Confidence regarding general agricultural conditions improved by 27 points to 79 in the third quarter, which is the highest level since the second quarter of 2014, indicating a good agricultural season. This optimism was expressed by most respondents of the survey and largely based on improved weather conditions in the Western Cape, and prospects of good rains in 2020/21 season across the country. There are already reports of a possible La Niña, which should bring above-average rainfall in most regions of South Africa in the 2020/21 summer season.
Meanwhile, the sentiment regarding the employment subindex fell by 2 points from the second quarter to 33, which is the lowest level since the third quarter of 2005. This is an indication that agricultural employment probably took a knock primarily because of various health protocols, such as social distancing, that had to be adhered to, as an attempt to limit the spread of the coronavirus. A decline in employment has probably been within the seasonal labour.
The debtor provision for bad debt and financing costs subindices are interpreted differently from the above-mentioned indices. A decline is viewed as a favourable development, while an uptick is not a desirable outcome as it shows that agribusinesses are financially constrained. In the third quarter of 2020, the sentiment regarding both subindices, debtor provision for bad debt and the financing costs, increased by 2 and 7 points from the second quarter to 28 and 82, respectively, and went into an unfavourable direction. As in the previous quarter, these results were surprising given that the South African Reserve Bank has cumulatively cut interest rates by 300 basis points thus far this year. This suggests that lenders may have become more risk-averse due to COVID-19-related uncertainty.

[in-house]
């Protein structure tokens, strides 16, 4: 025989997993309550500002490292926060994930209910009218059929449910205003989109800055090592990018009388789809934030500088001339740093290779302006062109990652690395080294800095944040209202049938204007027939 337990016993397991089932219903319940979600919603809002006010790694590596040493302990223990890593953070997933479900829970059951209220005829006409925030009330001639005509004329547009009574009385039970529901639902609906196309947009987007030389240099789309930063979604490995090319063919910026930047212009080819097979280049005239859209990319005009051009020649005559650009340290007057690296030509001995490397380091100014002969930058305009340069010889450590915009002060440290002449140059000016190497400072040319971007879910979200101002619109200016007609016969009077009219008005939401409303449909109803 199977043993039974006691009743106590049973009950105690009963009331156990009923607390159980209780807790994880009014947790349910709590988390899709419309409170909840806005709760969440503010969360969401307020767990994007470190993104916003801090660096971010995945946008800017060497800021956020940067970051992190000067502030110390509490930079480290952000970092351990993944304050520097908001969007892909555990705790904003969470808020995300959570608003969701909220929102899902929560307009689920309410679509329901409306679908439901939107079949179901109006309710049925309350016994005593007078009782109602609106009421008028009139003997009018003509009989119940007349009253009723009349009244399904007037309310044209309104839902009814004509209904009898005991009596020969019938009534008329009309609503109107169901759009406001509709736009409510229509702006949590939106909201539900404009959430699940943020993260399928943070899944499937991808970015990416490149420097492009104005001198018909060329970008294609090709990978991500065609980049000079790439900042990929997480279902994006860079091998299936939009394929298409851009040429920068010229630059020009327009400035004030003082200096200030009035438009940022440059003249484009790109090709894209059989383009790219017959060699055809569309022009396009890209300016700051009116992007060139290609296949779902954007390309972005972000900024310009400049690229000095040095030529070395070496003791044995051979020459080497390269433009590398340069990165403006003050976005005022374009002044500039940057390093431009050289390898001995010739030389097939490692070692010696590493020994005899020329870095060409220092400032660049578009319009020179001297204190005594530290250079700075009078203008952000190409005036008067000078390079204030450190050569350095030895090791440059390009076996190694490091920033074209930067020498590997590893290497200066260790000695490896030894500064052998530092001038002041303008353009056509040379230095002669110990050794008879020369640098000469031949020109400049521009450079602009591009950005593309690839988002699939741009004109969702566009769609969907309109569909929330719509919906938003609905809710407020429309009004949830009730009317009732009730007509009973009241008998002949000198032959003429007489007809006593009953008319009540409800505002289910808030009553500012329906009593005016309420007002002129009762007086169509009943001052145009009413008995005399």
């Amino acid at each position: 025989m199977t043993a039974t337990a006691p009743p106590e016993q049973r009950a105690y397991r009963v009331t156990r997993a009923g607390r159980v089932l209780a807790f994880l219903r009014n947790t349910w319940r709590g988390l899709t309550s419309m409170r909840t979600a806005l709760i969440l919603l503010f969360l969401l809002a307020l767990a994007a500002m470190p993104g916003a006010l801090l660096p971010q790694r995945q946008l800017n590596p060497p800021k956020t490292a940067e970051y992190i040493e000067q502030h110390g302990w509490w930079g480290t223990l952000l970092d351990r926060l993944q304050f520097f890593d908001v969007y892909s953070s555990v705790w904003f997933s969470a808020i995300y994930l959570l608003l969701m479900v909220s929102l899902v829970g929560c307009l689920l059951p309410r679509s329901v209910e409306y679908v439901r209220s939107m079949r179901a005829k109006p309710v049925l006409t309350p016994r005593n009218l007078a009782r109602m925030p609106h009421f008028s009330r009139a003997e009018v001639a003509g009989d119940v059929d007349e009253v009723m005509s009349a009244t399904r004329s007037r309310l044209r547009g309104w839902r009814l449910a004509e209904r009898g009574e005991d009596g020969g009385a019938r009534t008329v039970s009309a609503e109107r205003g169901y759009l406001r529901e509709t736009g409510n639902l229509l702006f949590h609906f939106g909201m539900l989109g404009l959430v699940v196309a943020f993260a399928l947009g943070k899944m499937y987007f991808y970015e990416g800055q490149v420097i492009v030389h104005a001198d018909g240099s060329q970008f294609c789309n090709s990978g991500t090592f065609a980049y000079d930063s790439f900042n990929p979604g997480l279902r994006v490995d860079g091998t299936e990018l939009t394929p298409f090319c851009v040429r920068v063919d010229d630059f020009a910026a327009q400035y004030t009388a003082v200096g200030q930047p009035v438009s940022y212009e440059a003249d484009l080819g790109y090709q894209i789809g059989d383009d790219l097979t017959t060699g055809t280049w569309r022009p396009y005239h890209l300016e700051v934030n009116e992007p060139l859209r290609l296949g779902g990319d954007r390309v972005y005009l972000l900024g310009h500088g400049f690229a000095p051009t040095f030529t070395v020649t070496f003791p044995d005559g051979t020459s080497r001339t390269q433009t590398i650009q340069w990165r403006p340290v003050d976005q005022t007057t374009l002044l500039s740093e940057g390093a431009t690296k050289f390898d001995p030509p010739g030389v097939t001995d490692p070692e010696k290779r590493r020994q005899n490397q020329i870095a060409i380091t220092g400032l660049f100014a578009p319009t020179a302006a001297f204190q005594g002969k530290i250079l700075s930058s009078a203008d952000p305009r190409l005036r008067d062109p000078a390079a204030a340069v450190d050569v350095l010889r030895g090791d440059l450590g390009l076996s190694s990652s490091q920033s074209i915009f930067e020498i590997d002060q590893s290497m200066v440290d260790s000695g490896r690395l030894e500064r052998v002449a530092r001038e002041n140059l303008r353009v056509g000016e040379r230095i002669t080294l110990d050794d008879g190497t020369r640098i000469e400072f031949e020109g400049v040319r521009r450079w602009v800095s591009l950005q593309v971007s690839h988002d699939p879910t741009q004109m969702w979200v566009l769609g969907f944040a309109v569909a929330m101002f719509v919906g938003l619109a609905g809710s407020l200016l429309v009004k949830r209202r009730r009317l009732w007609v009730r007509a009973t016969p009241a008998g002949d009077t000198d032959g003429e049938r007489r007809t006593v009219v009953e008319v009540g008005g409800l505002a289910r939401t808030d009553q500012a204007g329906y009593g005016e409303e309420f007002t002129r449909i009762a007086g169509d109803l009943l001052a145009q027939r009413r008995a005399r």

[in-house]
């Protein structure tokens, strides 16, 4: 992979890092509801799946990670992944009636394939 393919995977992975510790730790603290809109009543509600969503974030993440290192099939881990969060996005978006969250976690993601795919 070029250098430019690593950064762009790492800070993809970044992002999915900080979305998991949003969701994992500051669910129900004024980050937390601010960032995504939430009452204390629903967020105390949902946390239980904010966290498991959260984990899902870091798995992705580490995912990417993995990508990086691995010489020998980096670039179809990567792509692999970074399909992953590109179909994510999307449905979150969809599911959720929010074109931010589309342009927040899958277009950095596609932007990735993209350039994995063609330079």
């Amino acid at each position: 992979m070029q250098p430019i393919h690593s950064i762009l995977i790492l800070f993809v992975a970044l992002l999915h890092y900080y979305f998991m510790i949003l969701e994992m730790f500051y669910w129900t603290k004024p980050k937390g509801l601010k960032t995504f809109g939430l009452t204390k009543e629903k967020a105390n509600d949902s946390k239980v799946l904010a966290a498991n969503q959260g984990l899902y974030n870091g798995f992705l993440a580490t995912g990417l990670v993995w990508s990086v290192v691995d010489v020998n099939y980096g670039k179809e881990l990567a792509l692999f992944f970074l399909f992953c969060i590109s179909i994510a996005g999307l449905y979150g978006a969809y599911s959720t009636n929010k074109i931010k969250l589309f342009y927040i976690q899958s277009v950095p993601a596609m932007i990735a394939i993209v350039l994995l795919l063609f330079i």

The third-quarter results of the ACI are generally in line with the positive high-frequency data of the past few months in South Africa’s agriculture. This is because most of the sector was classified as essential and did not close down during the strict lockdown period. Mostly, this is a recovery year in agricultural output across all subsectors (field crops, horticulture and livestock) following prolonged periods of drought. The weaker exchange rate and minimal disruptions in logistics have also allowed the sector to register robust export activity in the first three quarters of this year, particularly as port activity normalised. With that said, not all is rosy in agriculture. The wine and tobacco industries are amongst those that are still feeling the negative effects of the prohibition of sales for several weeks during the strick lockdown.
 The Agbiz/IDC Agribusiness Confidence Index reflects the perceptions of at least 25 agribusiness decision-makers on the 10 most important aspects influencing a business in the agricultural sector (i.e. turnover, net operating income, market share, employment, capital investment, export volumes, economic growth, general agricultural conditions, debtor provision for bad debt and financing cost). It is used by agribusiness executives, policymakers and economists to understand the perceptions of the agribusinesses sector, and also serves as a leading indicator of the value of the agricultural output while providing a basis for agribusinesses to support their business decisions.
Chief Economist, Agricultural Business Chamber (Agbiz)
Tel +27 12 807 6686 Fax +27 12 807 5600